Tuesday, June 10, 2008
Up in Michigan
In the late 1970’s we discovered skiing and, shortly after, a funky little ski area up in Michigan called Caberfae. We’d drive up most Friday nights in the winter, all bundled up but freezing, nonetheless, in our virtually heatless orange and white Volkswagen van, arriving at the Eidelweiss Lodge well after midnight. But we were always first in line when the lifts started running at 9. We loved standing at the top of the hill in the cold crisp air, the pines hazy with frost, then zooming down the freshly groomed slope to the T-bar…to do it again and again and again. We never quit (except for a quick lunch) until the ski patrol stood at the top of the slope at 4:00 repeating, “Last run, last run.”
We skied at Caberfae so much that we made friends among the locals, and we hung out with them, evenings, in the bar at the lodge, where a band (renowned for its lead singer having once been acquainted with the early sixties singer, Del Shannon) did a show every Saturday night, complete with flame-throwers that pulsed wildly to the beat of the music and that I realize now were so dangerous that God himself must have taken on the responsibility to keep us all from being burnt to a crisp.
When our friends, Carol and Waddy, invited us to come up for the Fourth of July weekend, we jumped at the chance to see the ski area in a different season—and we fell in love all over again. The white world of winter had turned green, green, green—from the leaves of countless different kinds of trees to the yellow-green weave of meadow grasses, blue-green pine needles and gray green water. The Christmas lights were still strung across the street in Harrietta, the tiny town where they lived, perfect for creating a festive atmosphere for the town dance on the Fourth of July.
The Saturday night before we left, we went out with our friends, along with Carol's friend George and his brand new wife. About to move from Detroit to Washington D.C., they were in town to make arrangements to put George’s ski chalet up for sale. “What are you asking?” Steve wondered. “Forty-five,” George said. “But he’d take thirty,” said his new wife with a sly smile. Steve laughed. “Shit, for thirty I’ll take it!” he said. Then, in the morning, woke, turned to me, and asked, “Uh, did I buy a house last night?”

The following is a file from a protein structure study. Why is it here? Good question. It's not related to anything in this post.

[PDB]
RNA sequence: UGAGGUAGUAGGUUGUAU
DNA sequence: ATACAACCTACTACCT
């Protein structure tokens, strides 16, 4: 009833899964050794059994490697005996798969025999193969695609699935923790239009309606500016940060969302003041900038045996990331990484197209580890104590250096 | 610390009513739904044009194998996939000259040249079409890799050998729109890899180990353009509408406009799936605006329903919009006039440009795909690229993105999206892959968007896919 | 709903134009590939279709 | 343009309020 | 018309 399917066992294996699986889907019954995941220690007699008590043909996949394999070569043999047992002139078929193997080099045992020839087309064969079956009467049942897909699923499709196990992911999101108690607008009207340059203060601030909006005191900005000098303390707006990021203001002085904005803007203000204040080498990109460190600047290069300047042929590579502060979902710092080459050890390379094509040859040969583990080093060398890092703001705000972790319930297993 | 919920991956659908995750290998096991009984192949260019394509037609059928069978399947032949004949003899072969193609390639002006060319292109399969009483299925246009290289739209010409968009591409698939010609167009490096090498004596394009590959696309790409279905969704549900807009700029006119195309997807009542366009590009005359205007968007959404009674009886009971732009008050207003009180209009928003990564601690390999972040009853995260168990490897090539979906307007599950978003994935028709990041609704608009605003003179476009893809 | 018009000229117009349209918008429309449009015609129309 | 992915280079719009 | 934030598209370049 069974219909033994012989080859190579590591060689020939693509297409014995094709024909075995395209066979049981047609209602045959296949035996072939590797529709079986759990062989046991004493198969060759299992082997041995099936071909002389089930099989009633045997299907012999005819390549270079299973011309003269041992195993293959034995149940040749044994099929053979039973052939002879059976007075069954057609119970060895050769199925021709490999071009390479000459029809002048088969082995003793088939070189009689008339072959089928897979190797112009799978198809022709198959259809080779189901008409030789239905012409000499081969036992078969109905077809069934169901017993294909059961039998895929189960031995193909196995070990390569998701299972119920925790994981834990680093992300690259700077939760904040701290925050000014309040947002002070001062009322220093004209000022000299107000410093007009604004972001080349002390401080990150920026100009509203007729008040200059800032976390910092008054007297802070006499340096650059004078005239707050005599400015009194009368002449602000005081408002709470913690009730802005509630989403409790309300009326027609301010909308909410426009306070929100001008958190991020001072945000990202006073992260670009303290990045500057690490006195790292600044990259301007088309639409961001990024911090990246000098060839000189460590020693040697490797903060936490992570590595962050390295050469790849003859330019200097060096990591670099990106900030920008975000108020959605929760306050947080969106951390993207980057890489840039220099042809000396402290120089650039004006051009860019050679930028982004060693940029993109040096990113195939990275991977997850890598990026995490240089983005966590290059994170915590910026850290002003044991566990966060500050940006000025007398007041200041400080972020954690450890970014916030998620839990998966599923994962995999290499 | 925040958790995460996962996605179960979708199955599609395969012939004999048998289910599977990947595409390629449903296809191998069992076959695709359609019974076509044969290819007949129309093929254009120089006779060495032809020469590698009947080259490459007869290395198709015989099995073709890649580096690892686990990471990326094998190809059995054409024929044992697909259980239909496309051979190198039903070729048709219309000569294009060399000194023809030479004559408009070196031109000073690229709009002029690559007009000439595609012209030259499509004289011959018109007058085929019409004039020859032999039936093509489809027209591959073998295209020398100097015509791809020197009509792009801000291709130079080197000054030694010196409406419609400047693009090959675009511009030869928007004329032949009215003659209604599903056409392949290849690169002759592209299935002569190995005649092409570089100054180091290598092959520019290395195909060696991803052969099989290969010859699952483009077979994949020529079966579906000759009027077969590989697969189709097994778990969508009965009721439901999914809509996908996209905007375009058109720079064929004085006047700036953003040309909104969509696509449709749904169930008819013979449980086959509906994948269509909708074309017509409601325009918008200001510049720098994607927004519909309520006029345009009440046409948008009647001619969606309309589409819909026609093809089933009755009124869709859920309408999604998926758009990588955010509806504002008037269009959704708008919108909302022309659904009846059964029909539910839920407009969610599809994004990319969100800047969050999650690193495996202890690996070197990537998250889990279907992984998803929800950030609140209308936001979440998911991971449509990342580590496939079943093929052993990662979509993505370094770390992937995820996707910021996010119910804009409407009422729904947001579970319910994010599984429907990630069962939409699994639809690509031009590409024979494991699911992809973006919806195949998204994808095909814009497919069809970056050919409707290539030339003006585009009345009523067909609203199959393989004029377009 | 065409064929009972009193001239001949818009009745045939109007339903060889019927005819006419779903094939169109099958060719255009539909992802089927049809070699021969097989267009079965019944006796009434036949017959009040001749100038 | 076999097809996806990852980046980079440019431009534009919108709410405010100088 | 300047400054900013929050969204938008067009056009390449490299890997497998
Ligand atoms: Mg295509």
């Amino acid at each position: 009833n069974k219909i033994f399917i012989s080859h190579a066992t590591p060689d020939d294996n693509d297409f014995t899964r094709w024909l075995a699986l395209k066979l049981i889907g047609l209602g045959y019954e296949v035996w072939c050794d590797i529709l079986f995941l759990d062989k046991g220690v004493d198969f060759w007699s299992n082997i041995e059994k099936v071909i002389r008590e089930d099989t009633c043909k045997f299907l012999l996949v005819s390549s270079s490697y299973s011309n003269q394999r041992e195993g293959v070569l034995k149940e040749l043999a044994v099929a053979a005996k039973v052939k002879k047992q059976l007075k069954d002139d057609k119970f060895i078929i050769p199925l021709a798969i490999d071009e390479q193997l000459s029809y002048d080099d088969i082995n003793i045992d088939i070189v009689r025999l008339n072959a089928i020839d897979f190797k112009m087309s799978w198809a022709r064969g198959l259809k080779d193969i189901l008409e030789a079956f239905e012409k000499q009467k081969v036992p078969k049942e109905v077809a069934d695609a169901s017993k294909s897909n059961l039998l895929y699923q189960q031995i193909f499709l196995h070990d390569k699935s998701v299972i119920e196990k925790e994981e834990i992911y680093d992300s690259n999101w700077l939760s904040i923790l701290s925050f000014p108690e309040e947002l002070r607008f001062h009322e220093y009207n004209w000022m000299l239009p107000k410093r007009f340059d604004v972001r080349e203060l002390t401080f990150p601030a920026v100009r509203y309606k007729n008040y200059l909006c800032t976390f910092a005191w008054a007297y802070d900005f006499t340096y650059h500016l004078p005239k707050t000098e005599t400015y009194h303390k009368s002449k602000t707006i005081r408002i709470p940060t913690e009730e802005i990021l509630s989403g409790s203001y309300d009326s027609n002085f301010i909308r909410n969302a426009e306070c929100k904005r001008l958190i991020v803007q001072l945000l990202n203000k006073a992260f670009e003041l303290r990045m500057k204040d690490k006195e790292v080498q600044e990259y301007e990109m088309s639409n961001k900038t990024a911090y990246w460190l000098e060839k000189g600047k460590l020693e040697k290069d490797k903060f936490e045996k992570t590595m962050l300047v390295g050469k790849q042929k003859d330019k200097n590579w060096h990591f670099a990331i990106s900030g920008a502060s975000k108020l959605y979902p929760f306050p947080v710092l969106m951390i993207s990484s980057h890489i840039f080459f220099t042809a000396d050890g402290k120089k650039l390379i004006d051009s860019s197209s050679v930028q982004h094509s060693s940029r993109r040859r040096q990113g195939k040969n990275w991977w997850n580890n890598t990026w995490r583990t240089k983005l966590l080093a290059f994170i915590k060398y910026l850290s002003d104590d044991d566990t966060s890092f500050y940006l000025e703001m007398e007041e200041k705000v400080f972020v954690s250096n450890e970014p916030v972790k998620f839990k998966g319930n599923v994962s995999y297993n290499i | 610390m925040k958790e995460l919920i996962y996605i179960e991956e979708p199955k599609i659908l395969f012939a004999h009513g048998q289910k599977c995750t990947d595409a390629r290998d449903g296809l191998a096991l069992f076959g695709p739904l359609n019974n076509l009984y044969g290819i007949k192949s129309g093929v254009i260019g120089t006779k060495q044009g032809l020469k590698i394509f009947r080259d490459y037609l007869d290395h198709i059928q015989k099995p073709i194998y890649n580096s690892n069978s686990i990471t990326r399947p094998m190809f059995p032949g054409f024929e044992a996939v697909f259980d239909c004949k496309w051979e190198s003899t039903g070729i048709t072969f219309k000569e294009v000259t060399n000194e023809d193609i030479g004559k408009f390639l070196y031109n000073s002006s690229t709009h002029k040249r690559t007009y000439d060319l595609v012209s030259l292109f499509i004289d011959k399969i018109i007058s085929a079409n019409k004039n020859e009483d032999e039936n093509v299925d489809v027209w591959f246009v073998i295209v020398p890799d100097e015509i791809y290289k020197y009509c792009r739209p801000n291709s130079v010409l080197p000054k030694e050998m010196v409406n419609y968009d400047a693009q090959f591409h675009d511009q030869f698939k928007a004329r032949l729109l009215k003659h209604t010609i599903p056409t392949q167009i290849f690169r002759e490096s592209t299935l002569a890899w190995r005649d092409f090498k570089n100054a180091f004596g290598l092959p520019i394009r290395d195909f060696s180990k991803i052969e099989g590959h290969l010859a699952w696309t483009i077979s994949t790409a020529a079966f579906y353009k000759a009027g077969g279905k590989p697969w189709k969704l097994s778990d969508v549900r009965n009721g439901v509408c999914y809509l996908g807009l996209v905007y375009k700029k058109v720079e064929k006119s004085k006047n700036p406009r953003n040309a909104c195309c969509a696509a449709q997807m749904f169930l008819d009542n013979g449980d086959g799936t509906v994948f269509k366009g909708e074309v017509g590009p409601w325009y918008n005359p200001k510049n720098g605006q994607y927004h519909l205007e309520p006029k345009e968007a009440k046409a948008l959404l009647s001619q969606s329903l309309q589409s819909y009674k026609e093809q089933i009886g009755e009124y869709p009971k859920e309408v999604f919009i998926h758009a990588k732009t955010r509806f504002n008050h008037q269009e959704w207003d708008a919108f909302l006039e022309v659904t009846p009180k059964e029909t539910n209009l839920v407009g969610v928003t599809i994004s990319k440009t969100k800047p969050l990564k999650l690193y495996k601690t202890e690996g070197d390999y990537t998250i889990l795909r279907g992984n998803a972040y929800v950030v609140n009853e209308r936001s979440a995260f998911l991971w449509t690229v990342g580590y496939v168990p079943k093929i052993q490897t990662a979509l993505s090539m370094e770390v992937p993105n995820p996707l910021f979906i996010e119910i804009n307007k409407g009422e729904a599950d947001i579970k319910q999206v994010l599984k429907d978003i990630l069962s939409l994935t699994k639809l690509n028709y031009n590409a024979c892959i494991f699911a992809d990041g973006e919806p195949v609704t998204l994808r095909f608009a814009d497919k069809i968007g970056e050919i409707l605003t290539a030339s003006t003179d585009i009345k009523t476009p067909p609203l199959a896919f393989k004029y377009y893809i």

Of course, we didn’t really have to buy George’s chalet, just like he didn’t have to sell it for the price his cute new wife had quoted. But we went to look at it the next day, did the math, and figured out we could (just barely) afford it, and George, probably wisely, since it was clear that his wife was anxious for him to dump the house where he’d entertained a legendary number of women before marrying her, decided to let it go at that price. So we found ourselves in possession of George’s bachelor pad—complete with orange shag carpet, beds, dressers, and a fully furnished kitchen. Fortunately, the white leather sectional and moose head were not included. (What in the world did he do with them?)
It’s been an alternate existence for us ever since, a place where time slows and we remember what matters. Sometimes I go there alone to write...day after delicious day after day with nothing but words! Inevitably, this real alternate world make its way into the alternate world of my fiction. Emma, the narrator of Everything You Want, flees there when she leaves college. “It’s nearly midnight when I get to our little ski house,” she says. “It’s so quiet here. The sky is black, black, black, sprinkled with stars, and standing beneath them, looking up, I feel lighthearted, full of good intentions.”
Exactly as I feel myself, arriving with time and solitude to write stretching out before me.